Gators rally back, beat Alabama at home

GAINESVILLE, Fla. (AP) — No. 8 Florida showed the kind of resiliency that could come in handy in the postseason.

Casey Prather had 10 points and nine rebounds, most of them in the second half, and the Gators rallied from an eight-point deficit to beat Alabama 64-52 on Saturday.

The Gators used a 15-0 run late in the second half — fueled by Prather — to pull away from the Crimson Tide and remain unbeaten (14-0) at home.

Even though Florida won its 13 Southeastern Conference games by double digits, this one easily could have gone the other way.

“Casey, thank God, gave us good minutes,” coach Billy Donovan said. “If he didn’t play well, we probably would have had a hard time winning the game.”

Erik Murphy led Florida (23-5, 13-3 SEC) with 15 points. Kenny Boynton added 13, and Scottie Wilbekin chipped in 11.

But there’s no doubt Prather was the key. He played relentless defense and was equally impressive on the other end. With Prather leading the way, Florida outscored Alabama 23-5 over the final 10 minutes of the game.

“I was definitely trying to bring energy because we looked a little dead offensively and defensively,” Prather said.

Trevor Releford led the Tide (19-10, 11-5) with 12 points. Trevor Lacey and Nick Jacobs added 11 points apiece.

Florida made just 2 of 13 shots from 3-point range, but made up for it by making 22 of 26 from the free-throw line.

Alabama was 4 of 10 from the charity stripe.

The Tide really went cold from the field, making just two baskets after taking a 45-37 lead with 12:23 remaining.

“You’ve got to be able to manufacture some offense,” coach Anthony Grant said. “We had opportunities that we let slip away.”

Missed shots, bad passes, charges, Alabama did a little bit of everything to give up the lead on the road. It was the complete opposite of what Alabama did right during a 14-4 run that put the Tide ahead.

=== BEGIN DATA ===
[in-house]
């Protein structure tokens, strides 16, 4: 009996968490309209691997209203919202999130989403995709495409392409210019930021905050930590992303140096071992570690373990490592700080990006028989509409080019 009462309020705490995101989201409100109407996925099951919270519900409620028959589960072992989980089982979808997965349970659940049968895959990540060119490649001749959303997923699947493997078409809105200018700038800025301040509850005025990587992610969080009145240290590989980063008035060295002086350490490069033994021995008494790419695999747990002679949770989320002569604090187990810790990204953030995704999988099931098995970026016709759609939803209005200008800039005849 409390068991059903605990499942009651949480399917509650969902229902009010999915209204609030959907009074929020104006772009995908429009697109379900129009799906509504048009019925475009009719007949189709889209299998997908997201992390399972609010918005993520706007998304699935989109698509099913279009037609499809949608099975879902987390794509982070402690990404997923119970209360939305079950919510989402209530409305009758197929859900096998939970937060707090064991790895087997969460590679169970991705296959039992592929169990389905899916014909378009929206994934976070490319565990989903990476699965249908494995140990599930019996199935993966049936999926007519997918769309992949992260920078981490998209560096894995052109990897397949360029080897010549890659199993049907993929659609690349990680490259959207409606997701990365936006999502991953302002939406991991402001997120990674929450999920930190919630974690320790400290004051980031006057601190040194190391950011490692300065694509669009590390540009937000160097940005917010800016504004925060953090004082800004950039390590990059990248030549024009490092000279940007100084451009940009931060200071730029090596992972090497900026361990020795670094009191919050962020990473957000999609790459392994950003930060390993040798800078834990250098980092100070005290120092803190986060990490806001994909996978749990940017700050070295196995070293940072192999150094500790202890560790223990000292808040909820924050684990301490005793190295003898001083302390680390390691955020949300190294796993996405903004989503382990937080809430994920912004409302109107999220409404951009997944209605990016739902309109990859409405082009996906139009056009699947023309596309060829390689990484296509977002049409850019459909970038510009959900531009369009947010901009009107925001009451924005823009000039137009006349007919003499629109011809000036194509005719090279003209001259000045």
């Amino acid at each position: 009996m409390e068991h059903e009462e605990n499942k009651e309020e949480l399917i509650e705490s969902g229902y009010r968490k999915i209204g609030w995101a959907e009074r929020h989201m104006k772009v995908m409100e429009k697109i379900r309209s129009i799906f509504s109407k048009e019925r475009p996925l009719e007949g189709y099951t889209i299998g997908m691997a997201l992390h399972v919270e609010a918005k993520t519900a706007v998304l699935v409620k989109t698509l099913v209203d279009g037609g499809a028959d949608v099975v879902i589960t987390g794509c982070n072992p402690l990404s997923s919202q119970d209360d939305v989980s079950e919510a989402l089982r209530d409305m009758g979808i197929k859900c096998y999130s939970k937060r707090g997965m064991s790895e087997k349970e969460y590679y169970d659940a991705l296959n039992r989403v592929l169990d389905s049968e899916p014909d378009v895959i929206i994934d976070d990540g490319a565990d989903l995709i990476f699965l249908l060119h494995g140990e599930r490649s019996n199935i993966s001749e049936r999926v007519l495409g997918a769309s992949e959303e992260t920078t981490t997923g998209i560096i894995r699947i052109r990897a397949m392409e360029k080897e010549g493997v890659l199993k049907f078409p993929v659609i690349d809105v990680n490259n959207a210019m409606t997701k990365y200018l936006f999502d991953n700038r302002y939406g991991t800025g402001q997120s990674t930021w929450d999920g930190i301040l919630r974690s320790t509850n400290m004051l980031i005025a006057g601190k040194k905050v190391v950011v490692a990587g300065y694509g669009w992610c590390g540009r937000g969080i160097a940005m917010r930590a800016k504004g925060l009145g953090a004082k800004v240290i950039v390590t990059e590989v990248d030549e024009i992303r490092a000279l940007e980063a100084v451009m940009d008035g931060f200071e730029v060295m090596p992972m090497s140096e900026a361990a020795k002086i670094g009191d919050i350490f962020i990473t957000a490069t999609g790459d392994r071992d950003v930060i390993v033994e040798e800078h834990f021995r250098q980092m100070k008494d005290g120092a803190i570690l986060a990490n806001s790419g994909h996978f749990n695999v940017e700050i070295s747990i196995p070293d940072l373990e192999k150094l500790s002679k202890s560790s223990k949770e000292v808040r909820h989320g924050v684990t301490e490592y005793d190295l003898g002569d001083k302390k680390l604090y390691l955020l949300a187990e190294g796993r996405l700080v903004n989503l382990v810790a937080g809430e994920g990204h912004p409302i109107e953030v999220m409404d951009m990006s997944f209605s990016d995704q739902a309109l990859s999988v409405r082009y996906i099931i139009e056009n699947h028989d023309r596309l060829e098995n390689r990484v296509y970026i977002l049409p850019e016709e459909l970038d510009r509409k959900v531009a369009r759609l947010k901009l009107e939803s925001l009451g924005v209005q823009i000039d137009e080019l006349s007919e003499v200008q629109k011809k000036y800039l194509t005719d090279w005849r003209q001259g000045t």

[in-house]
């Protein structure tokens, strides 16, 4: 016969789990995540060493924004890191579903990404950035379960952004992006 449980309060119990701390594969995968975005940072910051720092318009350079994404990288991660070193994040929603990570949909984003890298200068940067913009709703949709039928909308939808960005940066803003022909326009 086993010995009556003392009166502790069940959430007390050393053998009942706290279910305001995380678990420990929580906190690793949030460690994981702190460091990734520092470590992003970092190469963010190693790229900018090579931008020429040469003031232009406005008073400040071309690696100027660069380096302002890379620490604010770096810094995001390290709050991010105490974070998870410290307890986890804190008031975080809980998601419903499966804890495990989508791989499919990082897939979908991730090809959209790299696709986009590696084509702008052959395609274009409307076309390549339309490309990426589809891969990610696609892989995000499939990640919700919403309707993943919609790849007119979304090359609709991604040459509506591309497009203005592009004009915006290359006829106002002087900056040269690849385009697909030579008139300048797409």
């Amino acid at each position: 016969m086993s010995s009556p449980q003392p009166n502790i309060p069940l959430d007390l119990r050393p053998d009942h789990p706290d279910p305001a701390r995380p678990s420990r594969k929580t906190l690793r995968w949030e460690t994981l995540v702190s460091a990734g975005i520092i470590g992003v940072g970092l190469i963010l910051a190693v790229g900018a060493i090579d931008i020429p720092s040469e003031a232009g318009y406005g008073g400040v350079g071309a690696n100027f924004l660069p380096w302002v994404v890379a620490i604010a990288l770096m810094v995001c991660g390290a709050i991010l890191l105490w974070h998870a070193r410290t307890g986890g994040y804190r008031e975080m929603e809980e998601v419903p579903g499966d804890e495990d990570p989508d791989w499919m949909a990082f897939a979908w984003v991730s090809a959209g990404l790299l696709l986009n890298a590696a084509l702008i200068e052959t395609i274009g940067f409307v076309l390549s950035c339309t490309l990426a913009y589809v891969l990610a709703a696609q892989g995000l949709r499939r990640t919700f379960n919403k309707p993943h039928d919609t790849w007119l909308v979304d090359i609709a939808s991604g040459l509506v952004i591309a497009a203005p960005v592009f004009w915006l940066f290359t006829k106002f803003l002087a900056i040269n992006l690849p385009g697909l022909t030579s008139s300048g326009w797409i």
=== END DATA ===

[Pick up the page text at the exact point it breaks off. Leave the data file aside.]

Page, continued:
“Defensively, we weren’t as locked in as we were during that stretch,” Lacey said.

The Gators gladly took advantage en route to clinching a first-round bye in the SEC tournament. Florida later secured at least a share of the SEC regular-season title when Arkansas beat Kentucky. Donovan’s team needs one more win to clinch the league tournament’s top seed.

Donovan cared little about those accomplishments after the game. He was more concerned about his team’s problems.

Florida used a 12-0 run to open up a double-digit lead early in the game, making this look like it would be another lopsided affair.

But the Gators stopped making shots and starting giving up baskets at every turn. It was concerning for Donovan because it’s the kind of emotional letdown he has tried to rid his team of the last two years.

Instead of moving the ball and getting everyone involved, the Gators started taking ill-advised shots and trying to do too much.

“We’ve deviated from who we are and we’ve got to get back to that,” Donovan said.

Getting healthy could help.

Bench players Will Yeguete and Michael Frazier II returned from injuries but clearly weren’t at full strength. Yeguete missed six games following arthroscopic surgery to remove loose bodies from his right knee, and Frazier sat out Tuesday night’s loss at Tennessee because of a concussion. Frazier also missed two days of practice this week with back spasms.

Neither did much against the Tide.

Yeguete missed both shots, had one rebound and one turnover in 11 lackluster minutes. Frazier missed his only shot and had a turnover in 6 minutes.

“I couldn’t get anything out of Frazier at all,” Donovan said. “And Yeguete tells me after the game that he was absolutely petrified going out there.”

Prather picked up the slack, a welcome sight for Florida since he’s been banged up all season. He missed several games because of a concussion and a few more with a high-ankle sprain.

He banged his head against the Volunteers, needed stiches above his left eye and created concern about another concussion. He passed all his baseline tests, though, and turned in one of his best performances in three years.

“I thought we were a little drained,” Donovan said. “I thought Casey, for whatever really, was really focused and locked in. … Scottie wasn’t himself. I didn’t think Kenny Boynton was himself. Patric (Young) wasn’t himself. Murphy looked a step slow. It was just one of those games where you sometimes can’t maybe put your finger on it.

“I was really, really, really disappointed in my team. Disappointed in my team that I didn’t do a better job getting them ready to play and I couldn’t have been any prouder the last 9 minutes.”